Barack Obama is the reluctant interventionist. Moments of grave decision – over Kosovo, Iraq or Libya – always produce intense public arguments, one camp branded warmongers, the other appeasers, each claiming the moral high ground.
Those debates rage again now, over Syria. The difference this time is that they are not only public but also burn privately inside the man at the centre. Usually a United States president is the fixed point: he makes his decision, the rest of us argue whether he is right or wrong. But now the argument is within. Obama seems as torn and conflicted as the rest of us, a Hamlet on the Potomac.
His weekend halting of his promised attack on Damascus, staying his hand until he had the formal blessing of Congress, stunned his closest advisers but was, in truth, consistent with the hesitation and ambivalence that has defined his approach towards the Syria question. It took until June this year for Obama to buckle to those, including within his own team, who had long been urging him to arm moderate anti-Bashar al-Assad rebels. Three months after he gave the nod, those promised weapons have still not arrived.
Even when he was on the brink of launching an attack last week, he conveyed diffidence, not bellicosity. It would be no more than "a shot across the bows", he told PBS, a remarkable phrase for a commander-in-chief to use, commentating on his own action before he had taken it, pre-emptively reducing its impact.
A request for Congressional approval does not automatically imply half-heartedness – a political mandate, now looking likelier after Republican House leaders promised their support, would strengthen Obama's hand – but the manner of it certainly suggested a lack of urgency.
Rather than summon the House and Senate to deliberate immediately, the president opted to let the nation's elected representatives stay on their summer break, returning only next week.
Why is he so tepid on a matter of such gravity? Because this president wants to be remembered as an ender of Middle East wars, not a starter of them. He wants to be the leader who pivoted to Asia, not the one who stumbled in the Levant. His legacy is meant to be rebuilding at home, not getting sucked in abroad. Recall how he won his primary battle against Hillary Clinton in 2008, propelled in part by his prescient opposition to the invasion of Iraq. A new Middle East war runs counter to everything Obama is about.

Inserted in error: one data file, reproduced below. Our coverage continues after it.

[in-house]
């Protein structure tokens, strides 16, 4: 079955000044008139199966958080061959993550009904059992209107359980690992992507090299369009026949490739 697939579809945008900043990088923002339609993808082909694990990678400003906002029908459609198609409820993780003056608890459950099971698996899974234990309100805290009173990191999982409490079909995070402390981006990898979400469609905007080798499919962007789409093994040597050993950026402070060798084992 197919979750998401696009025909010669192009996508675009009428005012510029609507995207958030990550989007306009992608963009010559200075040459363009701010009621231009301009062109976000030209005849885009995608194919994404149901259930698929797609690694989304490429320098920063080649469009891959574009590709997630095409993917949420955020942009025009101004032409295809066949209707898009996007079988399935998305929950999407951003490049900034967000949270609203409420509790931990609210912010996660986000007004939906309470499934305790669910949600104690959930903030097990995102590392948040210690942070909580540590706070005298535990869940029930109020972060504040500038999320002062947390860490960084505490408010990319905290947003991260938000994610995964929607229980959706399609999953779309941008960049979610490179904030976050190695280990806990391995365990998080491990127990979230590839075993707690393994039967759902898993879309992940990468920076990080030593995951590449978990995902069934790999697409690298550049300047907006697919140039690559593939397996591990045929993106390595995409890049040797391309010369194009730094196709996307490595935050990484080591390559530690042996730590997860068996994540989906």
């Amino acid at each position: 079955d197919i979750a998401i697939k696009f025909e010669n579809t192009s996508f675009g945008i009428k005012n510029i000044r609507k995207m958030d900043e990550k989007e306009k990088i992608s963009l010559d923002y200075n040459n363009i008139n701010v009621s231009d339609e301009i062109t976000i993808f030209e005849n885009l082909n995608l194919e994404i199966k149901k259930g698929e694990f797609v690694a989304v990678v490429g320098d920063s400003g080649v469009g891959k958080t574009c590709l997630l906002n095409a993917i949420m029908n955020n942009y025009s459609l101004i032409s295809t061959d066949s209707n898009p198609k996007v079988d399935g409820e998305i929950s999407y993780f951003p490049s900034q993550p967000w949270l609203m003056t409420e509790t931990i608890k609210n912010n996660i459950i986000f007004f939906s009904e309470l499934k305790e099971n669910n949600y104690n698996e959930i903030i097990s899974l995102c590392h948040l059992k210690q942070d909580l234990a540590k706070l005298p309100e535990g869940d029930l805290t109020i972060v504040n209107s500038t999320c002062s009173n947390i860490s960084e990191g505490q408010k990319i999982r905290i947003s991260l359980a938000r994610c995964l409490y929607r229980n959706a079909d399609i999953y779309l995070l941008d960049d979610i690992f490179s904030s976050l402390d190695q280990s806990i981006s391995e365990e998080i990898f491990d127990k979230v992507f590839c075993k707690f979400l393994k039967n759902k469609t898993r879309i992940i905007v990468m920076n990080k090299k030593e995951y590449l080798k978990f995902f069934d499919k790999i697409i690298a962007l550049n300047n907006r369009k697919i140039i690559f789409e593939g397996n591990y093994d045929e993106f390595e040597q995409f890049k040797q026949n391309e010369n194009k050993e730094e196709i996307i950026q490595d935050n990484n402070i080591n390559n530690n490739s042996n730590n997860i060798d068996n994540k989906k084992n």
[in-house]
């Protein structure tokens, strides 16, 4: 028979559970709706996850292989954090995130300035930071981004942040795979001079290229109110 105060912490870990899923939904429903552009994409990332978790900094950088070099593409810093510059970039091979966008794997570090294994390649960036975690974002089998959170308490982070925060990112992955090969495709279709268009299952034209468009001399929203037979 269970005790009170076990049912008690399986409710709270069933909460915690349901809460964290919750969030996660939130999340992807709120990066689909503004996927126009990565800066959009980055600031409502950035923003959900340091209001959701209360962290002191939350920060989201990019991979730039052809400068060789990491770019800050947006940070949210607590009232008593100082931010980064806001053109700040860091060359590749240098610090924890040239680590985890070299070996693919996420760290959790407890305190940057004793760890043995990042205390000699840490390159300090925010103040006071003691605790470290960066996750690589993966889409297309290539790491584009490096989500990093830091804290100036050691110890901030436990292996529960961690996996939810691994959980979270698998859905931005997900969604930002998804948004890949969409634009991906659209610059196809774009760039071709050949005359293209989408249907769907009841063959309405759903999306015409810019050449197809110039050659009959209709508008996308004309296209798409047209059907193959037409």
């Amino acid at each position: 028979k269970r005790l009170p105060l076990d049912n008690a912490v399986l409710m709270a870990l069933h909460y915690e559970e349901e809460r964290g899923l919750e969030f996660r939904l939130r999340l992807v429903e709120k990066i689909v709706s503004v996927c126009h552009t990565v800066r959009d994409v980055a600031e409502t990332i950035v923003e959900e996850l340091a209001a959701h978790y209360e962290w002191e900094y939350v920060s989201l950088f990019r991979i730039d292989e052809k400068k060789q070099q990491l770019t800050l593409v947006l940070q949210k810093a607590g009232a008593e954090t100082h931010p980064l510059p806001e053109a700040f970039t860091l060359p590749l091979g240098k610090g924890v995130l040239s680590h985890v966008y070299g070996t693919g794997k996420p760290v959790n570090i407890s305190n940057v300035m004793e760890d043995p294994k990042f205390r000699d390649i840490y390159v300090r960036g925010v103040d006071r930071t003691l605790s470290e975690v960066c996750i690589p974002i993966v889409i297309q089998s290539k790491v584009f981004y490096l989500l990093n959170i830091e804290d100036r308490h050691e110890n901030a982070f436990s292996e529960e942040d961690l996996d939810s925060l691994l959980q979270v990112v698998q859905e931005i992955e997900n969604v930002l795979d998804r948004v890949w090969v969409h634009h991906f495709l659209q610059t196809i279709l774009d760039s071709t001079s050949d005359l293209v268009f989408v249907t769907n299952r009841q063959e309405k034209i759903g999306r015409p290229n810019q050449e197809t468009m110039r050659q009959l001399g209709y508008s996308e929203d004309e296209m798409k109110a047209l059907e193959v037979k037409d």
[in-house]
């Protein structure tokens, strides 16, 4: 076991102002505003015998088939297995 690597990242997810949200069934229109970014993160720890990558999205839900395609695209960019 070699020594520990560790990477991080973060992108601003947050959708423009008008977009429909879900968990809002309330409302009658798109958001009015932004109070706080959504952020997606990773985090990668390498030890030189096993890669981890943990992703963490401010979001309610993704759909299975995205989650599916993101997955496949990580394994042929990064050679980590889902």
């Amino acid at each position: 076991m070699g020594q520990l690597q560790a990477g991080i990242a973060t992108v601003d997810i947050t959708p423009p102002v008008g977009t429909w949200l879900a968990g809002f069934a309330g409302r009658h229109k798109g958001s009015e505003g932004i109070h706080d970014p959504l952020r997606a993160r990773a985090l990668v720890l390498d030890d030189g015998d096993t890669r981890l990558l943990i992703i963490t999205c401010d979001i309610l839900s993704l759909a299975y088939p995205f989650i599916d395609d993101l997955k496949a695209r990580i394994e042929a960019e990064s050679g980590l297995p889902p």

Temperamentally, he is no George Bush: he thinks with his brain rather than his gut; he weighs the consequences of his actions. Not for nothing is he derided as "professorial", which means he can see the specific risks of action in Syria as clearly as any critic. Strike too weakly and Assad will carry on unscathed; strike too hard and Assad could be toppled, to be replaced by an opposition laced with al-Qaeda.
He will remember Colin Powell's invocation to Bush of the "Pottery Barn rule": if you break it, you own it. What if (misnamed) US surgical strikes go astray and hit the wrong targets, killing the very civilians Obama acted to protect? What if they uncork more of the lethal gases whose use triggered intervention in the first place?
Obama can see all that and yet he can, just as clearly, see the case for action. For him, it rests on two pillars. First, and underestimated, he is serious about nonproliferation. His stated goal remains "a world without nuclear weapons"; he is more hawkish about Iranian nukes, for his own reasons, than many realise.
In that context, he cannot close his eyes to the violation of what has been the world's most enduring prohibition on weapons of mass destruction, the convention against chemical weapons. If Assad's use of gas at Ghouta is proven and goes unpunished, that 90-year-old convention will be a dead letter. Chemical weapons will become just another tool in the arsenal. But the significance would be wider. As the president put it on Tuesday, not to act would indicate "that international norms around issues like nuclear proliferation don't mean much".
Second, there is the matter of his own credibility. Having said a year ago that Assad's use of such arms will cross a "red line", he cannot remain inert. If he does, he will be conceding the next three years of his presidency, unable to exert any leverage because friends and enemies alike will not believe a word he says. This is not a macho matter of saving face.
If he is to succeed in those areas where many would want him to succeed he needs to be heeded.
Obama knows this and remains understandably torn. The bitter paradox for this reluctant interventionist is that his very reluctance has, in part, forced him to intervene.
The context of Obama's "red line" remark a year ago was, in fact, an explanation of why he would not get involved in Syria, despite the mounting slaughter. Only if chemical weapons were used would he step in. History may judge that red-line speech as a green light to Assad, a signal that he could kill and kill so long as he used "conventional" means. But the effect of that one sentence was to box Obama in: once the red line was crossed, he had to act.
Such is the plight of the Dane in Washington, pacing the Oval Office. Delay and indecision are the stuff of life. But they are the stuff of death too. – © Guardian News & Media 2013